“The home-schooling movement, the unprecedented parental rebellion which
erupted in the late '70s against our monolithic government school systems, stands as one of the most significant educational developments of the century. The number of American children being taught at home, although minuscule compared to public school enrollments, had grown by the late 1990s from near zero to a near million” (Wagner, 2001, p. 58). Indeed, the rise of homeschooling is one of the most significant trends of the past half-century. Homeschooling is vastly growing to nations as widespread as Australia, Canada, France, Germany, Japan, Mexico, Russia, South Africa, the United Kingdom, as well as the U.S. (Ray, 2001). The main reason for this reemergence of an old practice is a desire to gain control from the education bureaucrats and reestablish the family as central to a child’s learning (Lines, 2000). The homeschooling movement surprised the professional education establishment with its rapid growth. The number of homeschoolers nearly tripled in the five years from 1990-91 to 1995-96 when there were approximately 700,000 homeschoolers (Lines, 2000). Patricia Lines conservatively estimates the number of homeschooled children at approximately 1 million, while less conservative appraisals among homeschooling researchers and associations place the number of homeschooled children at approximately 1.2 million (Welner & Welner, 1999).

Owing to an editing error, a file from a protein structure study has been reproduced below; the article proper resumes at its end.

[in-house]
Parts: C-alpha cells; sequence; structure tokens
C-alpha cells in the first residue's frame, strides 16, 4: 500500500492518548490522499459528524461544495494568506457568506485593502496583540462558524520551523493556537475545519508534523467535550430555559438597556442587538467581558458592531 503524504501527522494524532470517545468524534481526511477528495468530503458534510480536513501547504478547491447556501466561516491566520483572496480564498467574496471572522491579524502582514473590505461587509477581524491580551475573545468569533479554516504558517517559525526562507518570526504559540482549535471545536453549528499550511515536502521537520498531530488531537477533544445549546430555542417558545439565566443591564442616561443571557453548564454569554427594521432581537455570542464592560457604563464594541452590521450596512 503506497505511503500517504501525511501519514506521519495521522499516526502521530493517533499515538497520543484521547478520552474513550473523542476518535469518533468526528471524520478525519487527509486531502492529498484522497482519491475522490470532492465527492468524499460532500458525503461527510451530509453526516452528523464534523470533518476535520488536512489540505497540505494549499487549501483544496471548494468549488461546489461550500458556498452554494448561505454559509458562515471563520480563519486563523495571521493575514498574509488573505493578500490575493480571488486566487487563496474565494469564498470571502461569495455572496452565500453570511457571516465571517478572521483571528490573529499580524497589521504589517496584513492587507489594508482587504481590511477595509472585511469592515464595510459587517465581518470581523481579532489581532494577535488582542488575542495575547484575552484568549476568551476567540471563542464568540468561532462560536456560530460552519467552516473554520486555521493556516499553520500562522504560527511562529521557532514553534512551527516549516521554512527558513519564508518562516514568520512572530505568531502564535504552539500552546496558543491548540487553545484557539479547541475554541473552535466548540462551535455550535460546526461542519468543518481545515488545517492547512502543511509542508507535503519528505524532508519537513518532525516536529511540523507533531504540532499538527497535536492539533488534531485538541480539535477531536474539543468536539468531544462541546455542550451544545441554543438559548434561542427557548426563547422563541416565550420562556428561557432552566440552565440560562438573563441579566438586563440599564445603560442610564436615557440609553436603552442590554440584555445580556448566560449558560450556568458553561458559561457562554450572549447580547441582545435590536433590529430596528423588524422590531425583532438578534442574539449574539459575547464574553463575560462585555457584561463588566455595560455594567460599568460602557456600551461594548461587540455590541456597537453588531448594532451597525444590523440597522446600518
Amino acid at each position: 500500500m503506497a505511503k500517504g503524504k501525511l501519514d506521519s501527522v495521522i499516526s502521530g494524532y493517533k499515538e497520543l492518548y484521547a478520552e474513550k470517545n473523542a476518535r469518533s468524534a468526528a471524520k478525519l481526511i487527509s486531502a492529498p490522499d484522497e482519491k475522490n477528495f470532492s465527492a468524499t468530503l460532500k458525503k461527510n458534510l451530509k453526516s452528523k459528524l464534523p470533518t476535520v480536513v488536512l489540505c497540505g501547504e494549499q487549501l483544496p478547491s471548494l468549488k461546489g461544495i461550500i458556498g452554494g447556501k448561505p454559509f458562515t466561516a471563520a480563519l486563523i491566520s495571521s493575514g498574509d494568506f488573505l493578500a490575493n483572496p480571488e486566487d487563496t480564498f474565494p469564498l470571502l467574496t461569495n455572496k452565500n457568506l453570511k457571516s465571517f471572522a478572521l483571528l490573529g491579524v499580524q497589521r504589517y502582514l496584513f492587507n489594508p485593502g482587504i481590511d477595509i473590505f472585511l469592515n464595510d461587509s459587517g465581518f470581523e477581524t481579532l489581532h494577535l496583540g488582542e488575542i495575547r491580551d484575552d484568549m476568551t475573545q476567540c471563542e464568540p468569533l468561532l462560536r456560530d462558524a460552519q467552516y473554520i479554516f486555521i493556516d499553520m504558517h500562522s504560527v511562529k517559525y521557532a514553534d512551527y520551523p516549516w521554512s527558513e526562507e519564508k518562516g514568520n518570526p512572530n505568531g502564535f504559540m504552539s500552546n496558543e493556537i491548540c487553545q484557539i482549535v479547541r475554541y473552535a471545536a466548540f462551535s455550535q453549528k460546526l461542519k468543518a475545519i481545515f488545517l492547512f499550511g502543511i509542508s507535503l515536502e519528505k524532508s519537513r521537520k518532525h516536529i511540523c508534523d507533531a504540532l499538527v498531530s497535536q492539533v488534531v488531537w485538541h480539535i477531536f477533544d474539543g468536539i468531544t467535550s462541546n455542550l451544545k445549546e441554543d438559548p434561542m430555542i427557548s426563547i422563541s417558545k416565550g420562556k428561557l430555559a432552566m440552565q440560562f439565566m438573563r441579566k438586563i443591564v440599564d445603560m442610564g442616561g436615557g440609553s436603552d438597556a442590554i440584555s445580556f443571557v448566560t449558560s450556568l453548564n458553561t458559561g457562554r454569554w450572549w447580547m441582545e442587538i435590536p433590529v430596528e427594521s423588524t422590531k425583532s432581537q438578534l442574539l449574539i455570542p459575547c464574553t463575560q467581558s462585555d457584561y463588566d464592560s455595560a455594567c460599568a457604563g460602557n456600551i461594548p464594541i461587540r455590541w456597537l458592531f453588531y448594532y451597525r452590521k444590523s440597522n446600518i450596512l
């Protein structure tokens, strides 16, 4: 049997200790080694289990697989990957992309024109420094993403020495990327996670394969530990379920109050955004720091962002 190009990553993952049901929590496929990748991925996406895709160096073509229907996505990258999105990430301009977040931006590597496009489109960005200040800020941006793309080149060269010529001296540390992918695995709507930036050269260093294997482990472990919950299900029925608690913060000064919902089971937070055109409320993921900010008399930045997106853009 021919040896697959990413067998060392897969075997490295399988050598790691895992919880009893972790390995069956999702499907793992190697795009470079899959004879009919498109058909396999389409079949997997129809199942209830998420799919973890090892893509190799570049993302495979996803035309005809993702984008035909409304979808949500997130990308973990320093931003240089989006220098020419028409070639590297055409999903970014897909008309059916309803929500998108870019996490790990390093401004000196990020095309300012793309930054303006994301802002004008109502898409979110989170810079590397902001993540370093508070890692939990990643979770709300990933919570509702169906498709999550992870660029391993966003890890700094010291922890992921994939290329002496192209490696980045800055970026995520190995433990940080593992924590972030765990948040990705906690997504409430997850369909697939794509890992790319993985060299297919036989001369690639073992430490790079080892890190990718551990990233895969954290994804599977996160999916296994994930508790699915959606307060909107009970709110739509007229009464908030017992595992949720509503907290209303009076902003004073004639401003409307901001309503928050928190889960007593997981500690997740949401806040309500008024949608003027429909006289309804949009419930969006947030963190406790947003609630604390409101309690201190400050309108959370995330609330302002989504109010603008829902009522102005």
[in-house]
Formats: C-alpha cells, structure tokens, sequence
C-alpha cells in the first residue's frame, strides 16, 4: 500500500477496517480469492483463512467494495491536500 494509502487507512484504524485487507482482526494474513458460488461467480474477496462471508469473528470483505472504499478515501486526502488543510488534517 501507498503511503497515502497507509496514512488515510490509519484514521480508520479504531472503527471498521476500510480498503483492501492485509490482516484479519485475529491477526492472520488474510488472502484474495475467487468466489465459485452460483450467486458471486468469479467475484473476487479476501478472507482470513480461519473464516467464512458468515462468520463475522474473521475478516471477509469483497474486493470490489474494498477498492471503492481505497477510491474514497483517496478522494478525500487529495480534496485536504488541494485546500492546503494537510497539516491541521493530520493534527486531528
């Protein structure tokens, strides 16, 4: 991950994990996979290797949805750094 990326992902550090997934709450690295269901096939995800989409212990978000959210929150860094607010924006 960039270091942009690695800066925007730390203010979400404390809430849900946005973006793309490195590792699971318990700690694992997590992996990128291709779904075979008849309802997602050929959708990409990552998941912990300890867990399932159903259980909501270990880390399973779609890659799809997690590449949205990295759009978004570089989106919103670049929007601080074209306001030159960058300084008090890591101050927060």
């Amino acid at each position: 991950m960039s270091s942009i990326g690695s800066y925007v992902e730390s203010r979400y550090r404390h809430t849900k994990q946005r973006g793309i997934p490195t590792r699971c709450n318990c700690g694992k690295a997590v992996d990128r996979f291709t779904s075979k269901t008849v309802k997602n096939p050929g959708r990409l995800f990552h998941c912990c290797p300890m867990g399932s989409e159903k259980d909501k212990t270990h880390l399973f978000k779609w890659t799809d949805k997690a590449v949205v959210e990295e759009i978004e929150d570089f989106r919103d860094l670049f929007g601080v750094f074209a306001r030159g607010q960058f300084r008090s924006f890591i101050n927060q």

Homeschooling is definitely not a new practice or idea. In a brief period of time, compulsory, universal and comprehensive schooling is a comparatively new invention. State legislatures did not begin to require local governments to build schools and forcing parents to enroll the...
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... study conducted in the mid 1990s. A Canadian Study of Homeschooling.
Wagner, M. (2001, October). The homeschooling revolution. Report Newsmagazine, 28, 58-59.
Michael Wagner is an Edmonton freelance writer and home-schooling father. In this article he writes about a book written by Isabel Lyman. He summarizes her points in the book and tells the readers that public education should take notice of homeschooling.
Kaseman, L. & Kaseman, S. (1997, November/December). Taking charge: hanging on to what makes homeschooling distinctive. Home Education Magazine. Retrieved April 28, 2002 from Encyclopedia Britannica Online
The authors of this article wrote about the importance of homeschooling staying significant. They do not want homeschooling to become even a small insignificant part of conventional schooling.
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